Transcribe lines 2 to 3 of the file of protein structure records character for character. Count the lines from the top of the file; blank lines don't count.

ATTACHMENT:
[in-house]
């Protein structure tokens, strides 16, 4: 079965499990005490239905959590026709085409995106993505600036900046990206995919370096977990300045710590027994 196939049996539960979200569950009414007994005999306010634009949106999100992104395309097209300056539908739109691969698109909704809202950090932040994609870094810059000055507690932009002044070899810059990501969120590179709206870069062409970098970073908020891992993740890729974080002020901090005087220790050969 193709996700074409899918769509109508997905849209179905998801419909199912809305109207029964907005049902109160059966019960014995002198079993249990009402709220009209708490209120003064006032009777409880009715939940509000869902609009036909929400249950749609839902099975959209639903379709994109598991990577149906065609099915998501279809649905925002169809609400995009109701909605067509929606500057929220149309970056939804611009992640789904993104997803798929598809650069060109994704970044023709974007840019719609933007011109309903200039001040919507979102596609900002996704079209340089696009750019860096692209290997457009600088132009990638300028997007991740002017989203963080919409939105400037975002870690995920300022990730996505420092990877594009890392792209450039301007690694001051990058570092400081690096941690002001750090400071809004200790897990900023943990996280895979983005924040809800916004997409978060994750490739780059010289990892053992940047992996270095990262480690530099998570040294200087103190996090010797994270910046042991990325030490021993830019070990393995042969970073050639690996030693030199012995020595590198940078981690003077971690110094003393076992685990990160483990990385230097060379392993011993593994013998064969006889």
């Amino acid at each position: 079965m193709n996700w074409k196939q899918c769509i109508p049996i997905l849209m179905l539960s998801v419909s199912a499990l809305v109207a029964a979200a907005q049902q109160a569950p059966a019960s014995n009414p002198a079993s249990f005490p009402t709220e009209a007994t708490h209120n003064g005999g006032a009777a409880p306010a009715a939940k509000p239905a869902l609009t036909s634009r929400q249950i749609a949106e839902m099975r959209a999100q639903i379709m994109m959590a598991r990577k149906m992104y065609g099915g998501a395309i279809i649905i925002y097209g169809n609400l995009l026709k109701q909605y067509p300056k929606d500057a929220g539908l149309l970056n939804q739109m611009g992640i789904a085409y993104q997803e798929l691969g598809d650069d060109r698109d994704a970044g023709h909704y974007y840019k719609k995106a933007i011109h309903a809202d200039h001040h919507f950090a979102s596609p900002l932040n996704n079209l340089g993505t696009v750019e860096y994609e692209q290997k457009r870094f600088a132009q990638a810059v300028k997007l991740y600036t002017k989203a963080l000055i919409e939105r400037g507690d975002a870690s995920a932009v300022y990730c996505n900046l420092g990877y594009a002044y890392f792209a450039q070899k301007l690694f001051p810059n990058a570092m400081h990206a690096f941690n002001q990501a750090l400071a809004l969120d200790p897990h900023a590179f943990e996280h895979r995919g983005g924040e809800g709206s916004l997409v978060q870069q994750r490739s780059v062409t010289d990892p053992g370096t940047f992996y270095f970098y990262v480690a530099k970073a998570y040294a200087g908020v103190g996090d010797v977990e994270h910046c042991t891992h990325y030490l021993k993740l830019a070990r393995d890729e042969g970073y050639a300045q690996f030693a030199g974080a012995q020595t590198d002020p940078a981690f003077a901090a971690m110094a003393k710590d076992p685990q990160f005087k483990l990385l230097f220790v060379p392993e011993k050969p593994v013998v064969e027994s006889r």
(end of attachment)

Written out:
């Protein structure tokens, strides 16, 4: 079965499990005490239905959590026709085409995106993505600036900046990206995919370096977990300045710590027994 196939049996539960979200569950009414007994005999306010634009949106999100992104395309097209300056539908739109691969698109909704809202950090932040994609870094810059000055507690932009002044070899810059990501969120590179709206870069062409970098970073908020891992993740890729974080002020901090005087220790050969 193709996700074409899918769509109508997905849209179905998801419909199912809305109207029964907005049902109160059966019960014995002198079993249990009402709220009209708490209120003064006032009777409880009715939940509000869902609009036909929400249950749609839902099975959209639903379709994109598991990577149906065609099915998501279809649905925002169809609400995009109701909605067509929606500057929220149309970056939804611009992640789904993104997803798929598809650069060109994704970044023709974007840019719609933007011109309903200039001040919507979102596609900002996704079209340089696009750019860096692209290997457009600088132009990638300028997007991740002017989203963080919409939105400037975002870690995920300022990730996505420092990877594009890392792209450039301007690694001051990058570092400081690096941690002001750090400071809004200790897990900023943990996280895979983005924040809800916004997409978060994750490739780059010289990892053992940047992996270095990262480690530099998570040294200087103190996090010797994270910046042991990325030490021993830019070990393995042969970073050639690996030693030199012995020595590198940078981690003077971690110094003393076992685990990160483990990385230097060379392993011993593994013998064969006889």
């Amino acid at each position: 079965m193709n996700w074409k196939q899918c769509i109508p049996i997905l849209m179905l539960s998801v419909s199912a499990l809305v109207a029964a979200a907005q049902q109160a569950p059966a019960s014995n009414p002198a079993s249990f005490p009402t709220e009209a007994t708490h209120n003064g005999g006032a009777a409880p306010a009715a939940k509000p239905a869902l609009t036909s634009r929400q249950i749609a949106e839902m099975r959209a999100q639903i379709m994109m959590a598991r990577k149906m992104y065609g099915g998501a395309i279809i649905i925002y097209g169809n609400l995009l026709k109701q909605y067509p300056k929606d500057a929220g539908l149309l970056n939804q739109m611009g992640i789904a085409y993104q997803e798929l691969g598809d650069d060109r698109d994704a970044g023709h909704y974007y840019k719609k995106a933007i011109h309903a809202d200039h001040h919507f950090a979102s596609p900002l932040n996704n079209l340089g993505t696009v750019e860096y994609e692209q290997k457009r870094f600088a132009q990638a810059v300028k997007l991740y600036t002017k989203a963080l000055i919409e939105r400037g507690d975002a870690s995920a932009v300022y990730c996505n900046l420092g990877y594009a002044y890392f792209a450039q070899k301007l690694f001051p810059n990058a570092m400081h990206a690096f941690n002001q990501a750090l400071a809004l969120d200790p897990h900023a590179f943990e996280h895979r995919g983005g924040e809800g709206s916004l997409v978060q870069q994750r490739s780059v062409t010289d990892p053992g370096t940047f992996y270095f970098y990262v480690a530099k970073a998570y040294a200087g908020v103190g996090d010797v977990e994270h910046c042991t891992h990325y030490l021993k993740l830019a070990r393995d890729e042969g970073y050639a300045q690996f030693a030199g974080a012995q020595t590198d002020p940078a981690f003077a901090a971690m110094a003393k710590d076992p685990q990160f005087k483990l990385l230097f220790v060379p392993e011993k050969p593994v013998v064969e027994s006889r």